Choosing bindings

These boots are made for roller skiing! On this page you will find basic information and facts regarding the most common binding types, and how they work.

There are several matters to consider when choosing bindings for your new Marwe roller skis. You probably already have ski boots, especially in case you do cross-country skiing in the wintertime. In this case, the choice is obvious, you can use the same boots for roller skiing.  Below you will find some more information concerning choosing different or new bindings for your Marwe roller skis.

NNN, SNS and Prolink

Two manufacturers of bindings and boot outsoles are defining the standards like measures, specific mechanics and unique solutions. They are Norwegian Rottefella and the French company Salomon.


Rottefella’s binding systems naming convention is called NNN (New Nordic Norm). This is visible both on the ski boot outsole and the binding. Rottefella only manufactures these bindings, but not ski boots. Cross country skis equipment vendors which use the Rottefella outsole system are for example Rossignol, Madshus, Alpina, Alfa, Yoko, Fischer and Peltonen skis.

Some of these manufacturers print their own names on the binding and that way the Rottefella NNN binding, for instance, will have the name Fischer NNN binding. Read more about the Rottefella NIS technology in the section “Rottefella NIS bindings” which you can find further down in this article.

  • In general, NNN is a good choice as the selection of suitable boots is large. For example, Alpina, Fischer, and Rossignol make boots which are suitable for the NNN binding system


Salomon’s boot and the binding system is called the Salomon Nordic System (SNS). In addition to the SNS system, they have designed a new binding system called Prolink.

The SNS binding system comes in different versions for classic skiing and skating style skiing.  The difference is that the bindings for skate skiing have an extra connection point between the binding and the boot that provides optimised torsional rigidity when doing sideways kicking movement during a skate skiing session. This extra connection point is a spring-loaded arm that is connected to a pin in the boot under the foot – besides the front pin that connects to the front connection point. This means that SNS skate bindings have two connection points and the SNS skate boots have two pins that allow for this double connection.

Opposite to the SNS skate binding and boot system is the classic binding and boot system that only has one pin in the boot in the front that connects to one point in the front of the binding. In addition to this, the SNS classic binding isn’t equipped with a spring-loaded arm as an additional connection point. The main boot vendors for the SNS bindings is Salomon, Atomic, and Botas

The Prolink binding type and boot was introduced in 2016 by Salomon This system is unique in the way that it is mounted like the SNS binding systems, but it is only compatible with NNN boots. This means that boots with the NNN outsole from Alpina, Fischer, Rossignol, Madshus, Alfa and Peltonen skis will fit the Prolink binding.

Note that the Salomon SNS and Salomon Prolink products cannot be combined. This means that Salomon SNS boots are not compatible with the Salomon Prolink bindings and Salomon Prolink boots cannot be paired with Salomon SNS bindings!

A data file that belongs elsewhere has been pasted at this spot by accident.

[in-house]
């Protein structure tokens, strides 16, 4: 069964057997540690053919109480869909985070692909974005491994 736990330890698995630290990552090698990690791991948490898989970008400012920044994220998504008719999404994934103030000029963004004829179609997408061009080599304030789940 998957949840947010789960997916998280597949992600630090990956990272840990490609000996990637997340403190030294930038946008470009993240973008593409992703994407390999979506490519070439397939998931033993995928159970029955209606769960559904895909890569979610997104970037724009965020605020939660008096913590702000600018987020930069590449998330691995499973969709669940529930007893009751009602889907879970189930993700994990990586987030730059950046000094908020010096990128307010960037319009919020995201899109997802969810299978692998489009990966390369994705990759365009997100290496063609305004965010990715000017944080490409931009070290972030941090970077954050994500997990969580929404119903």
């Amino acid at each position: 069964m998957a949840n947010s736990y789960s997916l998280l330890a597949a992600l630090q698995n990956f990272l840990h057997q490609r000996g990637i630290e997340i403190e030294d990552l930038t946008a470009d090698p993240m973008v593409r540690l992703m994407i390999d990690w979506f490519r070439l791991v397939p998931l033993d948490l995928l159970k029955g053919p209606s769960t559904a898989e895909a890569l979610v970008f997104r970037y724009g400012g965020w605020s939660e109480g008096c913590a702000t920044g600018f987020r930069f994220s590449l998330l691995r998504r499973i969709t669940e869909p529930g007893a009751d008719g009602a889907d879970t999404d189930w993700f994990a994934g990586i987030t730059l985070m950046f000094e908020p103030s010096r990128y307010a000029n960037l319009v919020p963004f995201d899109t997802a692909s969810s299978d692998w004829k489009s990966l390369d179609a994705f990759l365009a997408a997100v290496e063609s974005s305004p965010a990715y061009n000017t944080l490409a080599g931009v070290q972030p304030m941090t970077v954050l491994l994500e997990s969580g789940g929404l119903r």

Bindings for combi ski boots

Ski Bindings for combi type boots follow the above-mentioned standards and technologies. If it is a Salomon SNS combi boot, it will have two pins and thus fit SNS skate bindings. It will also fit the SNS classic bindings that do not have a spring-loaded arm but instead, a slid in the place where the metal pin is under the foot.

What is the difference between NNN and SNS?

The SNS and NNN binding and boot systems, at first sight, might appear similar but they are different. If you try to make an SNS boot fit into an NNN binding, you will experience that the width at the connection point will not fit – their dimensions are unsuitable. The Rottefella NNN is wider than the Salomon SNS.

Rottefella NIS binding

Rottefella has further developed the way you attach the Rottefella NNN binding to the ski. The NIS (Nordic Integrated System) system is adjustable -meaning that you can move the binding a bit towards the front of the ski, thus providing a better grip for example when on hilly terrain skiing.  Adjust the binding a bit backward, providing better glide properties for smooth skiing) NIS (Nordic Integrated System) is the name of the plate you drill and/or glue onto the ski. This NIS plate might have been preinstalled from the factory or you might mount this yourself. When this plate is on the ski it allows you to click in the NNN binding by sliding it in the right place with the NIS key. Now you can adjust it to the preferred position. The Rottefella NIS plate cannot be used for Salomon SNS bindings or Salomon Prolink bindings.

Compatible equipment for Nordic Backcountry skiing outside tracks

Besides the above-mentioned both Rottefella and Salomon make bindings for cross country /Nordic skiing outside tracks – Backcountry skiing. Rottefella has named their binding Rottefella BC (Backcountry) and Salomon has named theirs Salomon BC. These bindings are made stronger and more powerful, so they are suitable for harsher conditions outside the tracks.

These two binding systems are for special backcountry boots, meaning that Backcountry (BC) bindings will not fit normal NNN, SNS, or Prolink type of boots. The pin in the boots and the connection point on the bindings are much wider. To put things shortly, these backcountry equipment bindings are not suitable for roller skiing.

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